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Another Anglo-French colonialist adventure

Prime Minister Cameron has seen fit to rush transport planes and military help to boost French president Francois Hollande’s military adventure in Africa. They are both trying desperately to stoke up chauvinist enthusiasm and a big diversion from their lack of popularity at home.

Hollande justifies France’s bombardment of Mali – the world’s 24th poorest country with the third highest infant mortality rate – on the grounds that he must protect French citizens and “democracy” against “terrorism”. But his intervention in the former French colony has precious little to do with either.


The crisis in Mali has ratcheted up since a coup last March by a group within the 7,000-strong Malian military. President Amadou Touman Touré, who led the 1991 democratic uprising, was overthrown by disgruntled officers. The army was in disarray because it failed to defeat ethnic Tuaregs in the north of the country.

After the Gaddafi regime was overthrown in Libya, some 2,000 heavily-armed Tuaregs returned to their Malian homeland. The Mouvement National de Libération de l'Azawad (MNLA) rebels seized control of three key cities – Kidal, Gao and the legendary cultural and trading centre of Timbuktu.

Some 100,000 thousands of Malians – perhaps more – became refugees and fled to neighbouring states. By July the UN estimated that the crisis in Northern Mali affected 380,000 people. Al-Qaeda forces moved into the situation, demanding the implementation of sharia law.

But while both Hollande and Cameron are billing their adventure in Africa as a battle against al-Qaeda terrorism, Jeremy Keenan, who has written extensively on the Tuaregs, has pointed to a more complex and sinister build-up to the present crisis.

The rise of the MNLA movement for the self-determination of Azawad – the Tuareg name for northern Mali – was not only a problem for the Malian army but, a huge shock to Algeria. He says:

The distinct possibility of a militarily successful Tuareg nationalist movement in northern Mali, which Algeria has always regarded as its own backyard (the Kidal region is sometimes referred to as Algeria’s 49th wilaya), could not be countenanced.

Whilst crocodile tears are shed by the big powers, it was in fact the notoriously brutal Algerian security service, the Département du Renseignement et de la Sécurité (DRS), which supplied, supported and orchestrated the Islamist “terrorist” groups in northern Mali.

After the three provincial capitals of Azawad fell to the rebels without resistance, the entire area was in rebel hands. On April 5 the MNLA declared Azawad an independent state. “The declaration of Azawad’s independence received no international support, nor was it ever likely to do so,” Keenan adds.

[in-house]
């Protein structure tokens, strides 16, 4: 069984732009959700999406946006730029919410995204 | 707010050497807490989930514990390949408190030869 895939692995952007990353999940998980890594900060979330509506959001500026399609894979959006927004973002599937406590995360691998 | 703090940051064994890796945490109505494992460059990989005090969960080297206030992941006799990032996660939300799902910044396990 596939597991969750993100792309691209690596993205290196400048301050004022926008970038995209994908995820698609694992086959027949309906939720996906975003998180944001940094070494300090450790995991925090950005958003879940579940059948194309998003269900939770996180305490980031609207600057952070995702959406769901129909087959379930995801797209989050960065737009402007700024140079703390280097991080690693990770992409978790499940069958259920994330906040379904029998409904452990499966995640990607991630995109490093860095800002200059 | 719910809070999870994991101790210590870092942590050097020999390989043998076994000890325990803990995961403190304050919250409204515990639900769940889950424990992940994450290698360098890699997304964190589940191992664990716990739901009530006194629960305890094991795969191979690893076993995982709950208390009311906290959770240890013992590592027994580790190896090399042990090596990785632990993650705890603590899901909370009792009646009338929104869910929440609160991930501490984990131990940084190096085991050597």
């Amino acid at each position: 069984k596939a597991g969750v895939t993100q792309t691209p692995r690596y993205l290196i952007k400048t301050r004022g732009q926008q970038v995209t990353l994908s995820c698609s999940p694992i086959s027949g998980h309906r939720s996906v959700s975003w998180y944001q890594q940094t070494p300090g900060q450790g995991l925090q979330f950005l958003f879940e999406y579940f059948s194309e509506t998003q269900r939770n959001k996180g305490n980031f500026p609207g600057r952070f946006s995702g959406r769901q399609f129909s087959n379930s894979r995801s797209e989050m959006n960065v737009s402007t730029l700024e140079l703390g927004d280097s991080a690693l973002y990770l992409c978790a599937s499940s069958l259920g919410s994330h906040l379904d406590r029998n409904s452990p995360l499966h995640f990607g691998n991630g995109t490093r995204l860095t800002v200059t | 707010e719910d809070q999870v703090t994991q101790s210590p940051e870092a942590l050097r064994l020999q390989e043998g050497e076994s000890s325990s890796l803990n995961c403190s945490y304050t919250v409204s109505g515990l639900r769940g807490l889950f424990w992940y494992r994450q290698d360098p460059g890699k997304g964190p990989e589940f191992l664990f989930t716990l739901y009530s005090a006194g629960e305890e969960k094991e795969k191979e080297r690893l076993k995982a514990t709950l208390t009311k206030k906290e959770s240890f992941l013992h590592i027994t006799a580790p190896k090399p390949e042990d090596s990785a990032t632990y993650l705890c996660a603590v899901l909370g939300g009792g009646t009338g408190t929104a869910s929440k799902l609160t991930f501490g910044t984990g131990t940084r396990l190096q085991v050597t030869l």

In July, Tuaregs rejected the Islamist influence of al-Qaeda, warning that their homeland could be turned into another Afghanistan. But the MNLA rebels fighting for an independent Azawad were marginalised and lost their influence to the Ansar al-Din Islamists.

The rebels who now control the north of Mali appear to have widely diverging aims, the independent US Huntingdon news network has said. One wing is demanding independence for the north. Another says its goal is to create an Islamic republic operating under strict Sharia law – which might be all of Mali or simply the northern half.

There is a certain déjà vu when you hear the words of French Socialist Party president Hollande. When a big-power leaders embark on military action against a former colony, it is invariably “on behalf” of the people living there while in reality it is in pursuit of strategic aims and ambitions of the major powers. There are, for example, oil reserves in the Tuareg-controlled Sahel area.

Isn’t there a strange similarity between Hollande and Cameron, who is upping the ante in his sabre-rattling against Argentina’s claim to the Malvinas/Falklands islands alongside his nationalist, anti-EU rhetoric? They are both trying desperately to wave the flag and draw attention away from their deep unpopularity at home. Let's hope it'll be a repeat of the 1956 Anglo-French Suez debacle!

Corinna Lotz
A World to Win secretary
14 January 2013

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Tim Hart says:

Very interesting and informative article Corinna. You should offer it to the mainstream media as an antidote to their appaulingly inadequate coverage; most of them treating their audience with absolute contempt.

Loïc says:

Toppling Khaddafi by force couldn't have no implications... or when democracy is in advanced coma

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